Meeting with me in a Tel Aviv café on a sunny morning, Gabriel, who will soon mark his ninth anniversary in Israel, speaks nostalgically about his native Argentina, but seems to have no second thoughts about his decision to become one of the thousands of Argentine immigrants who have found their way to the Israeli homeland. He was referred to me by a mutual friend who knew I was interested in finding out more about the immigrant experience of Jews from various countries.

Argentina seems like a logical country with which to start. It has both a thriving Jewish culture and a large immigration rate to Israel. What explains this paradox? The answer is largely one of economics.

The Last Wave of Argentine Immigration

At the turn of the new century, Argentina experienced huge political and economic upheaval. Billions of dollars in investor assets were wiped out in the country’s banks, and the middle class, in particular, was devastated. Gabriel owned a marketing company in Buenos Aires, and business was thriving. He was a member of a Jewish country club and lived in a comfortable home with his wife and children. But as the economy bottomed out, Gabriel found that customers couldn’t pay their bills, and his agency’s work load decreased dramatically. As the unemployment rate grew close to 30%, basic services collapsed, and robberies became commonplace.

When Gabriel finally broached the subject of immigration with his wife, they cried together, he says, but agreed that it was time. Since they had visited Israel several years previously, it was their first choice for a new country. Thousands of Argentine immigrants have followed.

Leaving Argentina Behind

When I ask him what he misses most about Argentina, Gabriel pauses, looks into the distance, then says softly: “My family.” Parents and other relatives were left behind, and contact now is limited. He also describes the simple pleasures of the culture and countryside, from tango music to the country’s lush greenery. “Argentina has the most amazing waterfalls in the world,” Gabriel says wistfully, and recalls hiking with his sons in the Lake District.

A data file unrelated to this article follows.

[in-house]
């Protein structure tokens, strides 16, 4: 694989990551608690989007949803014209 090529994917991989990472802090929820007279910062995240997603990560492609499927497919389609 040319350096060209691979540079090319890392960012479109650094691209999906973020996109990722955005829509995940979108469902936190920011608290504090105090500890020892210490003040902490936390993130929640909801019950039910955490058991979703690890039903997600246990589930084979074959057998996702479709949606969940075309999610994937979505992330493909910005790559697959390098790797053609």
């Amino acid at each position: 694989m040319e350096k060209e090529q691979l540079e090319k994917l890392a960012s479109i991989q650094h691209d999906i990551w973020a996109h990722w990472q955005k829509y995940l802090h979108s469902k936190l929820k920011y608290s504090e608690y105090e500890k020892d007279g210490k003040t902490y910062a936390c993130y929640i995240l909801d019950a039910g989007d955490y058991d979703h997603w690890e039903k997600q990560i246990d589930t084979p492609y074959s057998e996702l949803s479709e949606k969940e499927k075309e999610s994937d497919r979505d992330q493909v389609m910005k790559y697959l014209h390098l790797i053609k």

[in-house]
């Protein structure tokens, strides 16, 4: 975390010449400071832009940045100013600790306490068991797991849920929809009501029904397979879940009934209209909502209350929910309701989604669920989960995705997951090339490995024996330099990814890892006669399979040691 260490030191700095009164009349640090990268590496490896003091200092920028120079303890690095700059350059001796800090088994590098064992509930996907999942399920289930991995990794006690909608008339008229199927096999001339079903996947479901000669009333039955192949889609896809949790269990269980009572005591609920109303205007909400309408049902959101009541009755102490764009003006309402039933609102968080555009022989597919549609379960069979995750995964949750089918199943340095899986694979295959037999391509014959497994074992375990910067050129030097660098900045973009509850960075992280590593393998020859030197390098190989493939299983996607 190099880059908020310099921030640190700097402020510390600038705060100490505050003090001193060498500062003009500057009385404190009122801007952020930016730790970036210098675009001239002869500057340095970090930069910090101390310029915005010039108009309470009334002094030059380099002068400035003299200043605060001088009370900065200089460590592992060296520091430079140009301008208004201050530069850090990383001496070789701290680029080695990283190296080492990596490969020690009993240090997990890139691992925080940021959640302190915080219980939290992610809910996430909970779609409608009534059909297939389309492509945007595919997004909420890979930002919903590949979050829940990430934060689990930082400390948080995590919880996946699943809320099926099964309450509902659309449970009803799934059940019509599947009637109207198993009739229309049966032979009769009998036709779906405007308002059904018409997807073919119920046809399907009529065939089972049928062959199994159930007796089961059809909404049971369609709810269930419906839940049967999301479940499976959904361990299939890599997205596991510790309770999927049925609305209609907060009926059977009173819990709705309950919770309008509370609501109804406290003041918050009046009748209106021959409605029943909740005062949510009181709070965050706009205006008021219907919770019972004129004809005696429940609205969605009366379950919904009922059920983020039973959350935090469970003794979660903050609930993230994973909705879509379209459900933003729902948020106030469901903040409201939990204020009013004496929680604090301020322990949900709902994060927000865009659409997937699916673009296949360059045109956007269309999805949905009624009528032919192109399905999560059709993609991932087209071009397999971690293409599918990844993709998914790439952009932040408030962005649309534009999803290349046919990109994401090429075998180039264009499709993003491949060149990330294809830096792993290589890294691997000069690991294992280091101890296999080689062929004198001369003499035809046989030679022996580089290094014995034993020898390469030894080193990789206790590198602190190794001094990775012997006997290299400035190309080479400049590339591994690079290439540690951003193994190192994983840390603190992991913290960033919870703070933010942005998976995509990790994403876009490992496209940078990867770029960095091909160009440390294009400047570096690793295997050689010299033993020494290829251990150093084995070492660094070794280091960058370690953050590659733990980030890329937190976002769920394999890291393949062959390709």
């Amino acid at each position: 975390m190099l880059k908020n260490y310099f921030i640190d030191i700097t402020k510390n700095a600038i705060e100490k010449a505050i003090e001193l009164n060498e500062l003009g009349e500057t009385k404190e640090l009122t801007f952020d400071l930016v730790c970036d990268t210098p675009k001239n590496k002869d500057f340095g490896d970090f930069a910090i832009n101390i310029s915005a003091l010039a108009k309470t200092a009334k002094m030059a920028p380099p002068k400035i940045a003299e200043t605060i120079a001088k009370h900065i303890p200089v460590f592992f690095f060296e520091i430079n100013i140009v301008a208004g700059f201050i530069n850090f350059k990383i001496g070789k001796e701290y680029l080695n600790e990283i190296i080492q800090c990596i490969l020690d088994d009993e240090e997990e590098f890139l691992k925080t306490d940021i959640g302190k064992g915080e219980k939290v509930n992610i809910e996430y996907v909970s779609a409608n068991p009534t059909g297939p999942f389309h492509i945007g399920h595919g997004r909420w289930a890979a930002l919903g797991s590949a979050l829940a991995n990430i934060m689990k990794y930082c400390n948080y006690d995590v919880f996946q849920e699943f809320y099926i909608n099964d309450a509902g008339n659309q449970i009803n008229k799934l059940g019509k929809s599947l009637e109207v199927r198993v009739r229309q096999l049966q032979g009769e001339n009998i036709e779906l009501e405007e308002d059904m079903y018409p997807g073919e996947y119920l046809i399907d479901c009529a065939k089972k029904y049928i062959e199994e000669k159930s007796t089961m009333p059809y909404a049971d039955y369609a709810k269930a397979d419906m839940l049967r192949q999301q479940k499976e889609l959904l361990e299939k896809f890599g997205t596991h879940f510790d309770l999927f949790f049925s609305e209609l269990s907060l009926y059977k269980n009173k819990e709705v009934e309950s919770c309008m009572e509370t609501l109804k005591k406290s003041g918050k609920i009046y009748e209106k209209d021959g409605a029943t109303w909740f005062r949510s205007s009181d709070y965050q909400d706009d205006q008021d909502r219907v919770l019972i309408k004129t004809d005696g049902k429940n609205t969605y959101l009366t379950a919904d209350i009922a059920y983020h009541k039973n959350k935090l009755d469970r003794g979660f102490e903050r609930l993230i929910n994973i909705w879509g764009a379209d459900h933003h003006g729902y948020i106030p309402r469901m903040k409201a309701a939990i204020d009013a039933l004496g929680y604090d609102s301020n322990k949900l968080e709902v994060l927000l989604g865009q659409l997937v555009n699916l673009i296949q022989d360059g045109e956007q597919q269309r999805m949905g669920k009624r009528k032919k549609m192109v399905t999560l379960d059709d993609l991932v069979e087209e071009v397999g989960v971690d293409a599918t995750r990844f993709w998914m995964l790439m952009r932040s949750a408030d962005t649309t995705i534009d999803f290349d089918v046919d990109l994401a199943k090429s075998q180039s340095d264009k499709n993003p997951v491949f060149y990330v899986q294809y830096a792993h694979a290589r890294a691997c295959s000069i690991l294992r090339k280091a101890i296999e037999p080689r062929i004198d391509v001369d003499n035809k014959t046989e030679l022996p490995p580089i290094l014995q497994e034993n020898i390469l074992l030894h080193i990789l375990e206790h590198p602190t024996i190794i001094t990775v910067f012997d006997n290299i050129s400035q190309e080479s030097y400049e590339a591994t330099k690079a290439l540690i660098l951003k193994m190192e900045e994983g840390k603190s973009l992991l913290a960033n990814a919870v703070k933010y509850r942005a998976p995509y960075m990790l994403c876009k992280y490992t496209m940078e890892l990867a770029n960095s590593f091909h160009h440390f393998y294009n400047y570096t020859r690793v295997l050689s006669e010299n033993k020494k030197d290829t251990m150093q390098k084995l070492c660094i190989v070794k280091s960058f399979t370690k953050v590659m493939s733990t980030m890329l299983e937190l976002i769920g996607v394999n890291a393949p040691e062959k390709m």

Gabriel’s family was active in Buenos Aires’ Jewish community.   In the Once district are some of Argentina’s best-known synagogues, such as Yesod Hadat, founded in 1932 by Syrian Jews. Once (pronounced on-say) also has a Jewish culture center, hosting concerts and lectures, and a high school, which two of his children attended.

Once Gabriel and his wife made their decision to leave the country, there was no looking back. From the time they contacted the Jewish Agency’s offices in Buenos Aires until they boarded a plane to Israel, less than two weeks elapsed. And arrival in Israel was a smoother process overall than he expected.   Gabriel and his family lived in a furnished apartment the first few months after his arrival, but now have their own house – more modest than the one at the country club in Argentina, but a place that feels like home. He says he was thrilled with the warm reception his family received. Like most Argentinians, Gabriel’s family had the benefit of an already strong sense of Jewish identify, developed in Argentina’s active Jewish community.

Gabriel laughs at those who questioned whether he wasn’t afraid to bring his family to a country subject to terror attacks. “I told them that it’s a lot more frightening to walk some of the streets of Buenos Aires.”

Gabriel no longer owns his own business, but he does work in the same field. When his oldest son graduates from the university, they plan to re-open the business together in their new homeland. Gabriel says he still has no regrets: “At night I go home and play Latin American folk music on my guitar, and my wife cooks my salteñas (spicy empanadas) and locro (a thick stew). I have the best of both worlds now.”

Tagged: Stuart